Legislative Day is a chance for our members to meet the State’s top political leaders and hear about the issues that are facing Vermont in the upcoming year. It’s also a great chance for the captive industry to say “thank you” for the over 30 years of support from politicians and policy leaders from all stripes: Democrats, Republicans, Progressives and Independents.

There will be meetings with legislative leaders and presentations to House and Senate committees. And don’t miss the Q&A opportunity with Dave Provost and the DFR Team after lunch! The event concludes with a fabulous evening reception where legislators, elected and appointed officials and VCIA Members mingle and exchange information about Vermont’s captive insurance industry and make plans for its continued success in 2019.

So, if you haven’t done so already, register here for a great day!

Thank you all very much, and I look forward to hearing from you!

Rich Smith
VCIA President

Let the Games Begin (and Congrats Vermont – Again)!

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The Vermont General Assembly began the first half of the legislative biennium this month. Both houses of the Vermont legislature now have a supermajority of Democrats, so Governor Scott (R) will have less room to push back on any legislation he doesn’t support. That being said, the House Commerce Committee’s new chair is Mike Marcotte, a Republican and former vice chair of the committee. Senate Finance remains in the hands of veteran Ann Cummings; both these committees oversee captive insurance in Vermont and both are strong captive insurance supporters.

As we do every year, VCIA initiated a process to build an agenda for suggested changes to the captive statutes for the 2019 legislative session.   With the results from our membership survey in hand, we meet with  Vermont’s captive management firms and law firms to hear their suggested changes. Then comes an iterative process with Dave Provost’s team at Vermont’s Department of Financial Regulation resulting in a consensus bill to present to the legislature. This year’s captive bill will be mostly tweaks and technical corrections, but even those are important in staying current in our ever-changing industry.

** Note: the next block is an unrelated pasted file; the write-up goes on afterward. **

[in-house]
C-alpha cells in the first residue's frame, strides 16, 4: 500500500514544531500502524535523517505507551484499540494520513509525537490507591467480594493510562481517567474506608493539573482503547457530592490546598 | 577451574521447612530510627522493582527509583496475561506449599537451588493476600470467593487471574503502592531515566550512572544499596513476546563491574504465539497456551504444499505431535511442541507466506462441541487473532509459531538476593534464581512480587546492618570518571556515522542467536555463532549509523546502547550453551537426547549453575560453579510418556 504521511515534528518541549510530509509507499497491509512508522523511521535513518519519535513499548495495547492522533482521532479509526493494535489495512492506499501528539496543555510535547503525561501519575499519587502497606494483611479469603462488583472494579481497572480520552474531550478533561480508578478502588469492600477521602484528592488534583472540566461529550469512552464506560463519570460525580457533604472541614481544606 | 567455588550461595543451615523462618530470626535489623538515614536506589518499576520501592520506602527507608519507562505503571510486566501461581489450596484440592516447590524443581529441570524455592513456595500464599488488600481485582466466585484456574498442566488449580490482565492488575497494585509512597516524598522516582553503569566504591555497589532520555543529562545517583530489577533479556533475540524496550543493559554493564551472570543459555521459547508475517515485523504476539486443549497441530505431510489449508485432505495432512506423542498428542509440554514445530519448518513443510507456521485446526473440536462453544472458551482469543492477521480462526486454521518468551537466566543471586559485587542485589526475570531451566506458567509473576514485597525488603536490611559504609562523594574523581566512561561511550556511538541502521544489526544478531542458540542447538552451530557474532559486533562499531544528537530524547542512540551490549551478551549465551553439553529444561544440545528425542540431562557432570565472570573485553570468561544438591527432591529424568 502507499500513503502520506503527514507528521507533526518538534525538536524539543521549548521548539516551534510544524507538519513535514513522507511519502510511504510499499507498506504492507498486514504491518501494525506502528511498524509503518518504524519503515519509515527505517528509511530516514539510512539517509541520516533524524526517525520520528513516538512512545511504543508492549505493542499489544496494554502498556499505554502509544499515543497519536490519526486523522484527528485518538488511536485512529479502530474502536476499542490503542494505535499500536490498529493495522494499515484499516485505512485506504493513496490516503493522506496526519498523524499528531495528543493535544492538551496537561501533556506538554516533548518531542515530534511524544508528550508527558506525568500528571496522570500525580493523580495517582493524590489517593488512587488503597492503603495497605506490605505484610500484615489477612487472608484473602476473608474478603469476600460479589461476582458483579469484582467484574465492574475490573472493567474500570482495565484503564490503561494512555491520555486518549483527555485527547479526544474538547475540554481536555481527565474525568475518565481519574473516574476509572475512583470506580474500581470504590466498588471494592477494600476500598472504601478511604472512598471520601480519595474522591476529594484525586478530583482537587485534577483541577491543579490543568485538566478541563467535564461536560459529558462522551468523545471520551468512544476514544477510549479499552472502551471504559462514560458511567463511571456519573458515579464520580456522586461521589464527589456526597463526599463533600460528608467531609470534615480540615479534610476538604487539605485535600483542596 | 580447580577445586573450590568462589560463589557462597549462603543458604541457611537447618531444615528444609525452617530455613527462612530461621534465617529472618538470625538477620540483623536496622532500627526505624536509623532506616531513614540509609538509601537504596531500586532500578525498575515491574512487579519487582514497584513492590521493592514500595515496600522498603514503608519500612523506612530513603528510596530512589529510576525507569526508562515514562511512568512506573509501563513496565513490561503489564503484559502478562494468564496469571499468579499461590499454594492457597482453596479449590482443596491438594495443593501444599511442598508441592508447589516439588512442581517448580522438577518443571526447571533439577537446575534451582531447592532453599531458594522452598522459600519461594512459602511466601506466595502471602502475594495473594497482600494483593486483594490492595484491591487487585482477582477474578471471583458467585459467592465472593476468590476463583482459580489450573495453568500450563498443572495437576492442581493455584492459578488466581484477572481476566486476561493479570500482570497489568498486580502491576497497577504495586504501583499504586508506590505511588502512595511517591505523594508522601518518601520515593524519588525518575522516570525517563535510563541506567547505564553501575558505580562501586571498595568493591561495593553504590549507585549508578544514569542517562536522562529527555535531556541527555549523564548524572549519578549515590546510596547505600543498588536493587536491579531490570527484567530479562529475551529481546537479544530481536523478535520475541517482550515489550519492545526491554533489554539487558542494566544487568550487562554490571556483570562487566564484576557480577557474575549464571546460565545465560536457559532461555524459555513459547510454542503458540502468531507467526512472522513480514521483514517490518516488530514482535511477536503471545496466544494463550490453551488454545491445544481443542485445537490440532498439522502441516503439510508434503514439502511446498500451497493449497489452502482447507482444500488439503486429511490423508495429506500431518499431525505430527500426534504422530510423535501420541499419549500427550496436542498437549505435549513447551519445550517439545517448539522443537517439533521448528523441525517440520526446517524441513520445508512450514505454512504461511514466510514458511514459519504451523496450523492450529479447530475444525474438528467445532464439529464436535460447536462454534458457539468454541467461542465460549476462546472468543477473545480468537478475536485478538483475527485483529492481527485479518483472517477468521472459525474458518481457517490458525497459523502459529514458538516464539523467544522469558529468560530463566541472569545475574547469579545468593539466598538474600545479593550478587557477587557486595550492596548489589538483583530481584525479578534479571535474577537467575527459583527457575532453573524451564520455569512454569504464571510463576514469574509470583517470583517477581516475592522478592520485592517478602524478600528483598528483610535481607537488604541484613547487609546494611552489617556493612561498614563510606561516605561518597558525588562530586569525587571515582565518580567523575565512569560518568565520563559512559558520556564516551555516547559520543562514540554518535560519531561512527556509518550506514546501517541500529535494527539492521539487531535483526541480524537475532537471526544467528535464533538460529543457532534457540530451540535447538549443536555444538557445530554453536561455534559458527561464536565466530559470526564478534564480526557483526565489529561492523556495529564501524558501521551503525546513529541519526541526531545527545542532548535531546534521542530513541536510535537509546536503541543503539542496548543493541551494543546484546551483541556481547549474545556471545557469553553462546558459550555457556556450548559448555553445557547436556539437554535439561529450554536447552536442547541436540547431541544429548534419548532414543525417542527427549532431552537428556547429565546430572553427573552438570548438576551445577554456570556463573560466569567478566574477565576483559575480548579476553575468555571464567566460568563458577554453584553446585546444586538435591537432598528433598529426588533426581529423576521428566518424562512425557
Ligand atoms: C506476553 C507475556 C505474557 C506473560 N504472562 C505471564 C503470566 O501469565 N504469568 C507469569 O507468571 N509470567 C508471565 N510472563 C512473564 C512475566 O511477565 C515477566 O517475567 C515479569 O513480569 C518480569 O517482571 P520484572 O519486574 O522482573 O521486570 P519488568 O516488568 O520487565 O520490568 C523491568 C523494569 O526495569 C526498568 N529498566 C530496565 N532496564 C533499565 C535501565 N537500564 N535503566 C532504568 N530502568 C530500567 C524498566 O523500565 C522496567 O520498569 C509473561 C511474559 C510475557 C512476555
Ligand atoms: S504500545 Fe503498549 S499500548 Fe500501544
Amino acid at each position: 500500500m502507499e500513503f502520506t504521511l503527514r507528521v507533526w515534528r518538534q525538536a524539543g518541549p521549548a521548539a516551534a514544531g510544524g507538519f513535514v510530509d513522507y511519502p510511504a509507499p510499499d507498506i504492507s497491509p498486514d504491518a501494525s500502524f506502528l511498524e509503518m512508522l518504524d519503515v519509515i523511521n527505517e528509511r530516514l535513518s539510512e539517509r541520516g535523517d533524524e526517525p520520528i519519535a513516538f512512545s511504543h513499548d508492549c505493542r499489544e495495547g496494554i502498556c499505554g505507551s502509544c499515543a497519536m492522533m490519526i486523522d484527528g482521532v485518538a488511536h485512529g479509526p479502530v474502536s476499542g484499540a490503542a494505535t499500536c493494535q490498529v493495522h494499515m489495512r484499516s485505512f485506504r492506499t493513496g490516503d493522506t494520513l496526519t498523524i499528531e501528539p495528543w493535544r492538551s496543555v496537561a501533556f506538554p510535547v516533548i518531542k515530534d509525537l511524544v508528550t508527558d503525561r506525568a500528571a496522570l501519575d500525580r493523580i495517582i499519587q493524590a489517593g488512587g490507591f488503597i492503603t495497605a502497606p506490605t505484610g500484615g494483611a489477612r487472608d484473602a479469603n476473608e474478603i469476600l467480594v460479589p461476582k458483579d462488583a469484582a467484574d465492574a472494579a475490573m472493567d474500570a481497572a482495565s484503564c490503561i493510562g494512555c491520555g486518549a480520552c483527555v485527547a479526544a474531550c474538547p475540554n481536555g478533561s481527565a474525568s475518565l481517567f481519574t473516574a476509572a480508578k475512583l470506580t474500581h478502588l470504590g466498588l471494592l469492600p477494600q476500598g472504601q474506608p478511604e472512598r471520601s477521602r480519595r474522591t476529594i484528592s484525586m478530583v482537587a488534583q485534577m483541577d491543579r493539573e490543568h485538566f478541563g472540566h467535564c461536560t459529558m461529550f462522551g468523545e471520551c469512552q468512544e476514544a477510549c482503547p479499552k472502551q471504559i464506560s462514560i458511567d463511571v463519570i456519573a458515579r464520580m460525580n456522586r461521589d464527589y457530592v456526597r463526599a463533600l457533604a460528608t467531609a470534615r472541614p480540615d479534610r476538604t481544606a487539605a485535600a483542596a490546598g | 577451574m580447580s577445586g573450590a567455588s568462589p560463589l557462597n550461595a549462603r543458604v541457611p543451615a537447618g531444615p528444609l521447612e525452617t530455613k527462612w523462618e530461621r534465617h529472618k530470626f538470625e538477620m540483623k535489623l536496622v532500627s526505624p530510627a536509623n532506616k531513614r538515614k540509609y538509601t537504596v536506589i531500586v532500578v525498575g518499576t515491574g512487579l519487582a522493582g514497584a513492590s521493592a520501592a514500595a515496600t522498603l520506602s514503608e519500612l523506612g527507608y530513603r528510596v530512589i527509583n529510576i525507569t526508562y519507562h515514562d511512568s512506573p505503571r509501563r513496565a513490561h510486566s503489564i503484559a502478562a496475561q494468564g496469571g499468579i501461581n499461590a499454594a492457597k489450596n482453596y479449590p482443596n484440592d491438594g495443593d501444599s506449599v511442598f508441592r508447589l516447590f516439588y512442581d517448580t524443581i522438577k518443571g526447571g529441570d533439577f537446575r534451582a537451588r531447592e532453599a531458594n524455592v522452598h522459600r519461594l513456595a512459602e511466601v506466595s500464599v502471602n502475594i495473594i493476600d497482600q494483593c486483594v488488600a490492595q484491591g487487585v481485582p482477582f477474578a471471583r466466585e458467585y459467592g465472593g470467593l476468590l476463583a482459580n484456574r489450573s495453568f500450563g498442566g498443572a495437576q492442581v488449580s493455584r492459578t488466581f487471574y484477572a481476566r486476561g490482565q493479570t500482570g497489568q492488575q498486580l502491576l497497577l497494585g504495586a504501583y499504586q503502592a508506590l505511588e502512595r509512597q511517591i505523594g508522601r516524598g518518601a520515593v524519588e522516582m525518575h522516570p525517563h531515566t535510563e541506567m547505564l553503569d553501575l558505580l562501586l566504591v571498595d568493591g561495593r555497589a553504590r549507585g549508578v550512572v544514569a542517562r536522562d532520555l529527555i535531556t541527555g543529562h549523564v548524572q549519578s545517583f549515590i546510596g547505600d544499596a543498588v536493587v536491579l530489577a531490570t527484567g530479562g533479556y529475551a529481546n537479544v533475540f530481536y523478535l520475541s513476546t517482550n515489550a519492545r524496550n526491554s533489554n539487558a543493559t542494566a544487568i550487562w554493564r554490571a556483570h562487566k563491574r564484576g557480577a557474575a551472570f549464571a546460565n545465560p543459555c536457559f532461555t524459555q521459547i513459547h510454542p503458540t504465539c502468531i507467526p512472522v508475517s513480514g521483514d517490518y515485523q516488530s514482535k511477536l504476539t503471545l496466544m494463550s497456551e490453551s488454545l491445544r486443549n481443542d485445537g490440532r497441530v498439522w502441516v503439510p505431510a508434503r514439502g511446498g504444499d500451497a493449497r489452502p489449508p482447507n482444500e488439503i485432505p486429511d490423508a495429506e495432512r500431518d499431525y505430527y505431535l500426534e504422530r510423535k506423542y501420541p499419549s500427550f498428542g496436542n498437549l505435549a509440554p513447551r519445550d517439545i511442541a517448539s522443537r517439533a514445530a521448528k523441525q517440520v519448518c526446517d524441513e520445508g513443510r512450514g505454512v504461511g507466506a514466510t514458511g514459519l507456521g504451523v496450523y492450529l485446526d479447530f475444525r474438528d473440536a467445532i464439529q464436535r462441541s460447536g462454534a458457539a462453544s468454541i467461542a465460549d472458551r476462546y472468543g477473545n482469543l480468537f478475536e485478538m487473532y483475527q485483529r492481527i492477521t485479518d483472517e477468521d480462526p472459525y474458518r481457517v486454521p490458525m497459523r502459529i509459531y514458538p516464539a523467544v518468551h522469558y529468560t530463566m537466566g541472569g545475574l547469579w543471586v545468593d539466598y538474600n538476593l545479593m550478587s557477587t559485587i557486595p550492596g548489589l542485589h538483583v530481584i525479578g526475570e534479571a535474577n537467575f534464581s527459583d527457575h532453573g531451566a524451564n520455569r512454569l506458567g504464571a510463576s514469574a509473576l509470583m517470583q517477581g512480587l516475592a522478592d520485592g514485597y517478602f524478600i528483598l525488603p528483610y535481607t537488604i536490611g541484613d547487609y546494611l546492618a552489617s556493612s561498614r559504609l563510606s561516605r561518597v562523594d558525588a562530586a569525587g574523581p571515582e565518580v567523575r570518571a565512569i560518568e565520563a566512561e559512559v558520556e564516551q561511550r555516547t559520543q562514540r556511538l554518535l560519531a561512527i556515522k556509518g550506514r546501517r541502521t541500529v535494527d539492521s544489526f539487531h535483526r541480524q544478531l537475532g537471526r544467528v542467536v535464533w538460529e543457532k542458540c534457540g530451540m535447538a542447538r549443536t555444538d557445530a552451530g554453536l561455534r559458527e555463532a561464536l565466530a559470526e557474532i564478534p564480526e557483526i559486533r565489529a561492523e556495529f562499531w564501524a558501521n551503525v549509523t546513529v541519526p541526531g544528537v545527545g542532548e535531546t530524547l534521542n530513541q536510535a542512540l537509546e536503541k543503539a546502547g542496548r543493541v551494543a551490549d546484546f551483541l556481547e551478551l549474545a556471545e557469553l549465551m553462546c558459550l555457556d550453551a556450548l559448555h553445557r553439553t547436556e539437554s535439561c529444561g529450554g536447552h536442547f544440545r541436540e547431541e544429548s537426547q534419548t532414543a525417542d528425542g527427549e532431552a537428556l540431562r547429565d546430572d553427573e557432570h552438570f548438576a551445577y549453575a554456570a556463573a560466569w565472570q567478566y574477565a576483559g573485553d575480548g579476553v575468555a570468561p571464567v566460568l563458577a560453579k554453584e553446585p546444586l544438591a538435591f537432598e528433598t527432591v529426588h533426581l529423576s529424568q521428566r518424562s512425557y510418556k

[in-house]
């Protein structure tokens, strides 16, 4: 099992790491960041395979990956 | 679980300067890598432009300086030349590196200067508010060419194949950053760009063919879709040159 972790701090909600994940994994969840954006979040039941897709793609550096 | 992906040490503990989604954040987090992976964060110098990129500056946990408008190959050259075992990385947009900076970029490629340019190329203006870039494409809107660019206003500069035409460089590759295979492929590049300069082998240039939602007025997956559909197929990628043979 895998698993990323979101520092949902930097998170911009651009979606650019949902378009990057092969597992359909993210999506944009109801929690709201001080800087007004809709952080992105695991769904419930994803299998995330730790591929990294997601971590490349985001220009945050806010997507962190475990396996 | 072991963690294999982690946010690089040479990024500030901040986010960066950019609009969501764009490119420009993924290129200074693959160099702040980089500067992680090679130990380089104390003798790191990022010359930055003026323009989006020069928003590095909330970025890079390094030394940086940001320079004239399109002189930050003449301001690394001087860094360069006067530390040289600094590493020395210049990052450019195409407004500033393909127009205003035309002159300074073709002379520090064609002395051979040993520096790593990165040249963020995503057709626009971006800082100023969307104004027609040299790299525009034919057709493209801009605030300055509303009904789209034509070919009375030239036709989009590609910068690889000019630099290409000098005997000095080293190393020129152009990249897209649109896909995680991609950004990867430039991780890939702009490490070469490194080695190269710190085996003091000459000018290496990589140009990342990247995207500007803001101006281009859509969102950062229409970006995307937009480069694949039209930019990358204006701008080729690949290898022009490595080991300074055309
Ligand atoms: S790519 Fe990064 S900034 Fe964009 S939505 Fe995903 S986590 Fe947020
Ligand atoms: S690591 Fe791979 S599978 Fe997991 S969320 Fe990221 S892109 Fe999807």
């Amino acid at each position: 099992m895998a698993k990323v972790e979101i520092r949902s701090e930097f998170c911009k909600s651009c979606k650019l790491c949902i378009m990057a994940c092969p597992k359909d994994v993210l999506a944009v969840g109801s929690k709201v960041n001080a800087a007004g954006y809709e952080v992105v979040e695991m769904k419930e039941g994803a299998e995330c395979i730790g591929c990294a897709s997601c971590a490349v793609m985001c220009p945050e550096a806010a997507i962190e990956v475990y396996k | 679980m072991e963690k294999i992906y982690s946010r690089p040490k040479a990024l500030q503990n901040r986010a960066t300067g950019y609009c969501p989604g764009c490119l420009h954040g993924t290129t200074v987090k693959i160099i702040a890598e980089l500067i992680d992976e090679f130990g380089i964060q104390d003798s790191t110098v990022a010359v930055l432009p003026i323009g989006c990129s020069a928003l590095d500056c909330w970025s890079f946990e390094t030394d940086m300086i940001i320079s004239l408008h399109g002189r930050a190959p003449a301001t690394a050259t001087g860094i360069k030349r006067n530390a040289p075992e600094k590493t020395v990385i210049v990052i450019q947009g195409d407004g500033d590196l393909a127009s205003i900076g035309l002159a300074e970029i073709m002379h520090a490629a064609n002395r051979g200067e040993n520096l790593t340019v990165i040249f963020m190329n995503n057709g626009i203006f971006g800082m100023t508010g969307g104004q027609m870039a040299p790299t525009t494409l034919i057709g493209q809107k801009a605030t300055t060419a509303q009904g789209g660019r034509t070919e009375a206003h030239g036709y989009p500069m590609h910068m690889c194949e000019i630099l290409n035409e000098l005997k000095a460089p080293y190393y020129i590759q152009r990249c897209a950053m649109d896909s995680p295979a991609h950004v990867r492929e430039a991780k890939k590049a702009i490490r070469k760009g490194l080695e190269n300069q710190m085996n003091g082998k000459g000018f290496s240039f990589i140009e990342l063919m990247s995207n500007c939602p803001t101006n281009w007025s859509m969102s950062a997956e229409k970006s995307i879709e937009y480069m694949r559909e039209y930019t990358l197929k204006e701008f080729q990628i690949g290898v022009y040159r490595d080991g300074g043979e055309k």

On another note, congratulations again to DFR and the State of Vermont! For the fifth straight year, Vermont was ranked the BEST  insurance regulatory environment in the United States, according to the R Street Institute’s  Insurance Regulation Report Card, an annual examination of which states best regulate the business of insurance.

Don’t forget that January 23rd  is VCIA’s annual Legislative Day in Montpelier, Vermont’s capital. It’s a full day of meeting and hearing from Vermont’s political leaders on the captive industry and issues facing the State broadly. Go to www.vcia.com and register today!

Thank you and I look forward to hearing from you.

Rich Smith
VCIA President

Fred Hackett 1933 – 2018

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An early photo of Fred Hackett, in the 1980’s, second from left. Fred was instrumental in the foundation of the captive industry in Vermont.  (From left to right: VCIA Members and captive industry participants Julie Boucher, Fred, Mark Boll, Kathy Davis and Dan Labrie.) 

Former Vermont captive insurance founder and director of VCIA, Luther “Fred” Hackett, died of Alzheimer’s disease on October 8, 2018 at the Wake Robin Continuing Care Retirement Community in South Burlington, Vermont.

After graduating from the University of Vermont in 1955, he served in the Air Force before returning to Vermont to join his father in a new insurance business. He was Chairman of Hackett, Valine and MacDonald Inc., Champlain Captive Management, Inc. and Benefit Investment Advisors, Inc. He was an advisor to the Vermont Captive Insurance Association Board in the early era of the captive industry in Vermont.

In 1965 Fred was elected to the Vermont House of Representatives from South Burlington. He served on the Appropriations Committee, and as Chairman from 1969-1970 and served as republican majority leader from 1967-1968. He was Chairman of the Joint Fiscal Committee of the Vermont House and Senate in 1969. In 1972 he won the Republican Primary for Governor. He lost the Governor’s race to Thomas Salmon in the general election.

Fred was an environmentalist. He proudly assisted with the legislation in 1969 for preservation of certain land abutting the Camel’s Hump State Park, creating a state-owned Forest Reserve that formed Camel’s Hump State Park. He was instrumental in the creation of ACT 250 and heavily involved with the Clean & Clear Task Force for Lake Champlain.